Pfizer: COVID-19 Vaccine Shows '100% Efficacy' In Adolescents
RACHEL MARTIN, HOST:
Significant news this morning in the battle against the pandemic - the COVID vaccine made by Pfizer and BioNTech appears to work in children as young as 12 years old. That news comes from results from a study the company conducted in volunteers aged 12 to 15. Joining us now to discuss details, NPR's Joe Palca. Hi, Joe.
JOE PALCA, BYLINE: Morning, Rachel.
MARTIN: So this seems like really great news. Tell us about the study.
PALCA: Yes, it does seem like good news. And I have to first say that all this information is coming from a news release that the company put out early this morning, so there are questions that you might want to ask me that I won't have the answers to because I only know what the company has said at this point.
MARTIN: I got you.
PALCA: But the trial involved about, well, 2,260 adolescents, aged 12 to 15 years old, in the United States. And half got the vaccine, and half got the placebo, approximately, and there were 18 cases of COVID among all the participants. But the good news is that all 18 were in the people who did not get the vaccine, the people who got the placebo. So that says, wow, it really is protecting people. That's not to say that - you know, this is only 2,200 people. There's millions of kids in the country.
PALCA: It's possible that when more and more get vaccinated, you'll see more cases. But, I mean, this is how you do a study. You start with a small number, and you infer that it's representative of the population. But you can't be certain, but that's how science proceeds. The other piece of good news from this study is that they looked at the immune response. They looked at the blood of these participants to see if they were generating the kinds of antibodies that are known to be protective against COVID disease, and the answer is yes - there are very strong levels of what they call neutralizing antibodies, as strong it seems as older children, so - and adults. So this is all very good news.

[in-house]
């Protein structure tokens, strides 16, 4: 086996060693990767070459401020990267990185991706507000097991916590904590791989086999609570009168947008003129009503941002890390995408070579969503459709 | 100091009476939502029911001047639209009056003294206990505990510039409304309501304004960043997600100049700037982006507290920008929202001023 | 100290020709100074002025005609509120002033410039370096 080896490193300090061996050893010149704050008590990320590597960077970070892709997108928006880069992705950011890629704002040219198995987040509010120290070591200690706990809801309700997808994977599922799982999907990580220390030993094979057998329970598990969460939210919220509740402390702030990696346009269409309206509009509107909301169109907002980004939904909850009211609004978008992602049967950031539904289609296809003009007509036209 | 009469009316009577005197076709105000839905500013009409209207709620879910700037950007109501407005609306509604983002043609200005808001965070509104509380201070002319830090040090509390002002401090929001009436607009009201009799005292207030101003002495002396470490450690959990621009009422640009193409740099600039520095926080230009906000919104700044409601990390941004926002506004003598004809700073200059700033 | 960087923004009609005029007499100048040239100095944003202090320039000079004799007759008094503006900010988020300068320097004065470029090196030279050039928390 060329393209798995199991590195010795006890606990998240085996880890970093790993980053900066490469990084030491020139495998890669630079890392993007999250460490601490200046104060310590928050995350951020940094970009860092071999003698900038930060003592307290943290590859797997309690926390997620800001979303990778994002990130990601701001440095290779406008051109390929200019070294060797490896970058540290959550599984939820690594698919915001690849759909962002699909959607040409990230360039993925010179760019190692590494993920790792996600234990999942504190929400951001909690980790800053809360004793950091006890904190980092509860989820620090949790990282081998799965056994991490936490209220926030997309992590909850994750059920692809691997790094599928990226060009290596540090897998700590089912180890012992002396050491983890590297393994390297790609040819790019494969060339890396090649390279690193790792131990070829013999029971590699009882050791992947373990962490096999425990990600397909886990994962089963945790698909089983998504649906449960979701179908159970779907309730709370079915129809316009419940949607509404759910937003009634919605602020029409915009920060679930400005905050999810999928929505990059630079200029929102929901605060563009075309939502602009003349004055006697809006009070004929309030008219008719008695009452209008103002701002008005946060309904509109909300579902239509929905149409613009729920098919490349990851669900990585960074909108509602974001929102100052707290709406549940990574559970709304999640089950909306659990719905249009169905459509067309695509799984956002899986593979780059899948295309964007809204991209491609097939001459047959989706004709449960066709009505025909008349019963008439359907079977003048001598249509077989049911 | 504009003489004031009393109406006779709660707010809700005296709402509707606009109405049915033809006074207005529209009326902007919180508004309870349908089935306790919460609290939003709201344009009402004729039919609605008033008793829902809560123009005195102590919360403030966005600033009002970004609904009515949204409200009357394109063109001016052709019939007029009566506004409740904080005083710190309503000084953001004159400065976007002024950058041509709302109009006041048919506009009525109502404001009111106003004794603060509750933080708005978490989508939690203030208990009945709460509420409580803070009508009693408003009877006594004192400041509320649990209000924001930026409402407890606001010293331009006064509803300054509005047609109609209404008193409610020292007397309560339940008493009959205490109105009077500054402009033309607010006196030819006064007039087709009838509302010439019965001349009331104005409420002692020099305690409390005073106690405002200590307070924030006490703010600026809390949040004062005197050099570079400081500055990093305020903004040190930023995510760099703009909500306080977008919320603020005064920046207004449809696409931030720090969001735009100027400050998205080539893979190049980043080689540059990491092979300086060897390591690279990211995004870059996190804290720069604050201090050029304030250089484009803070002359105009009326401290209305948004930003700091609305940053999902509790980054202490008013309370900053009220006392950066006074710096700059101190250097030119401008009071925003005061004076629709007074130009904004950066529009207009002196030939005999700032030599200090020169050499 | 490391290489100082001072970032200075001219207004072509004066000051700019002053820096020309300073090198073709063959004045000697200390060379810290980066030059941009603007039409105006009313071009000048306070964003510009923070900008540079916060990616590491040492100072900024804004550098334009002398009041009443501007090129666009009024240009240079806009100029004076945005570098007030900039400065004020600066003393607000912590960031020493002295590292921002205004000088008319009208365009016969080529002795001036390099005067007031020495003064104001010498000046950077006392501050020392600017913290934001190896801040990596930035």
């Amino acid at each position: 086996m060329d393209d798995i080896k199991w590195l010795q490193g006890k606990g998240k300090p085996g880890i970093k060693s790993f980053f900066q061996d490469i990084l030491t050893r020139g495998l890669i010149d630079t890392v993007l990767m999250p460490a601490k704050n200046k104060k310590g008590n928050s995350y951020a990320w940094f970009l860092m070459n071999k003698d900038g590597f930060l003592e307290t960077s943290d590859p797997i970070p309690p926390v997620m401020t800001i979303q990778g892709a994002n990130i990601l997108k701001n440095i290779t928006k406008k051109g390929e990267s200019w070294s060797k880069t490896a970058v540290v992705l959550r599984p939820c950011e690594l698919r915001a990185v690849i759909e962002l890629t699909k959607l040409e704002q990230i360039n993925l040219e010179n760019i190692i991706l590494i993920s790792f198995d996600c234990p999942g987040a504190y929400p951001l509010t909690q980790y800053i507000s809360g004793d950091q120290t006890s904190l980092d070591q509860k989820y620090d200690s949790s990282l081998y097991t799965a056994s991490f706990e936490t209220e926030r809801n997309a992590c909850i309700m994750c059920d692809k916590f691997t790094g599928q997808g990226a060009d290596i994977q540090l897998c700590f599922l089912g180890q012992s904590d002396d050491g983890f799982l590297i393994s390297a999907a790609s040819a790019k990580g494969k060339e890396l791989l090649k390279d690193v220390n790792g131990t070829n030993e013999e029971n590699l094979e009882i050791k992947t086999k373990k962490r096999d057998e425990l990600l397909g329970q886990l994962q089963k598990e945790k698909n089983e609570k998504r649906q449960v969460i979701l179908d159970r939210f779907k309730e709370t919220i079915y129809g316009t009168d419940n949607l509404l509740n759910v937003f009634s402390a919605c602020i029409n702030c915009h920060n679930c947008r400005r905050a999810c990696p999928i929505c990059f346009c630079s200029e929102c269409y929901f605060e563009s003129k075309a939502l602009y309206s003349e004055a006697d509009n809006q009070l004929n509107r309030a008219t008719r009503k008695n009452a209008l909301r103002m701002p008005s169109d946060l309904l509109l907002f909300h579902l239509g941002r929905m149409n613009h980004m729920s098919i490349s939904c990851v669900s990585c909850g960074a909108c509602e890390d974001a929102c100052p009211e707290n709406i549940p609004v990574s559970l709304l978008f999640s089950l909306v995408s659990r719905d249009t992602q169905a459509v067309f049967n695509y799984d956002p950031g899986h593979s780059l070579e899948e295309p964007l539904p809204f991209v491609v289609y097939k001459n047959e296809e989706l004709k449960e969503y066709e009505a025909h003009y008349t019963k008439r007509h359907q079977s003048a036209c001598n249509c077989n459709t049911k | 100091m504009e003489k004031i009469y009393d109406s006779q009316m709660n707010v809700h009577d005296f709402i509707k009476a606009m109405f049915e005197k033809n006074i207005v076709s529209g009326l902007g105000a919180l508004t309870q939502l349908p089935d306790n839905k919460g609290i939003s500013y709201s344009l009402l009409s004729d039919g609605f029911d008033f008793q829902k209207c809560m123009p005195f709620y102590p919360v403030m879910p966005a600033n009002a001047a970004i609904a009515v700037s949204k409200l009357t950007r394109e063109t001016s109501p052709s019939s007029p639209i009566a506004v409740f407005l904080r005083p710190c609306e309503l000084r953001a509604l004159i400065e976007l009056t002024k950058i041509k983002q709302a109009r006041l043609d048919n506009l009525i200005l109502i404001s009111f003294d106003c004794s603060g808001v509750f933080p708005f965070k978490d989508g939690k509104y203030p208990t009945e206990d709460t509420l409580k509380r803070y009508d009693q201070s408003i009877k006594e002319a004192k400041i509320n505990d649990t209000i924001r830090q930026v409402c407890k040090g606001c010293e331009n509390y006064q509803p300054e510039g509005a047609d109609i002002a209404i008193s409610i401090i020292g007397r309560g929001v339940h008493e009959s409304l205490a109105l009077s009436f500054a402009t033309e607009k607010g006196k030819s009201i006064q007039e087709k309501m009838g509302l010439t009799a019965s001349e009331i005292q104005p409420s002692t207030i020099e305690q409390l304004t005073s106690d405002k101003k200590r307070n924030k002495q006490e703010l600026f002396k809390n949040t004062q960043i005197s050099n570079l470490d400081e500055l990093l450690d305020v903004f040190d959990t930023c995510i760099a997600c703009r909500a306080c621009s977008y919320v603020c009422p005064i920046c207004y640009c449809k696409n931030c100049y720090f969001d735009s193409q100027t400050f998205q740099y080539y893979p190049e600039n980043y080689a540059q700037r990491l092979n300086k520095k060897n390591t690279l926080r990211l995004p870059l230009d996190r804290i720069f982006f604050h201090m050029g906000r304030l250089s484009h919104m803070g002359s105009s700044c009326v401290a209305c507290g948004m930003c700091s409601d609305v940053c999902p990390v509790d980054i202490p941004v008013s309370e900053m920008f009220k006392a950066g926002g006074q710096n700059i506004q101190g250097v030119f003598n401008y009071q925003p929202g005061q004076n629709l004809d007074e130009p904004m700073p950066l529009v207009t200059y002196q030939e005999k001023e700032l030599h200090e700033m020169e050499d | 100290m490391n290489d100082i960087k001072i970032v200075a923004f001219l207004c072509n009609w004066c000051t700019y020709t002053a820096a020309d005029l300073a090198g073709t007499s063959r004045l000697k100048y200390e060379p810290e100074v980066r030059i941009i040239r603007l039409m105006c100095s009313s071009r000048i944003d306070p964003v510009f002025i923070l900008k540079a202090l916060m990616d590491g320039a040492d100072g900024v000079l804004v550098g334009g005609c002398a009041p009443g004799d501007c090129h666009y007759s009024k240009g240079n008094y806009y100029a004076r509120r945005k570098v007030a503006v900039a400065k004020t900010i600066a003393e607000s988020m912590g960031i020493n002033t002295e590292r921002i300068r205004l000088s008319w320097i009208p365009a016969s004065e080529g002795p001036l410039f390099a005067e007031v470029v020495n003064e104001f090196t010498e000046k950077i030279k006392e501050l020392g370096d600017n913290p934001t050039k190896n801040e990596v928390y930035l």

MARTIN: This vaccine was already authorized for kids as young as 16, right?
PALCA: That's right. They did this large study earlier, and they studied children as young as 16, and it did appear to work in them as well.
MARTIN: OK, we don't want to be greedy here...
MARTIN: ...But is there any news about children younger than 12?
PALCA: Yeah, the company announced also that it had begun a study in children 6 months to 11 years to evaluate the safety, the tolerability and the immunogenicity - that's this ability to generate the kind of immune response that you're looking for. And that study will be looking at this group of kids, so there could be more information before too terribly long.
MARTIN: Most cases of COVID are not in kids. Most kids don't get very sick. Why - explain why do they need to be vaccinated.
PALCA: Well, the whole question is, yes - first of all, you don't want them to get sick, of course, even if it's a small risk. But the second issue is, do they have a chance of passing the virus on to others if they happen to get infected? And so that's why they want to make sure to try to prevent that.
MARTIN: NPR's Joe Palca with this news this morning. Thank you.
PALCA: You're welcome.
NPR transcripts are created on a rush deadline by an NPR contractor. This text may not be in its final form and may be updated or revised in the future. Accuracy and availability may vary. The authoritative record of NPR’s programming is the audio record.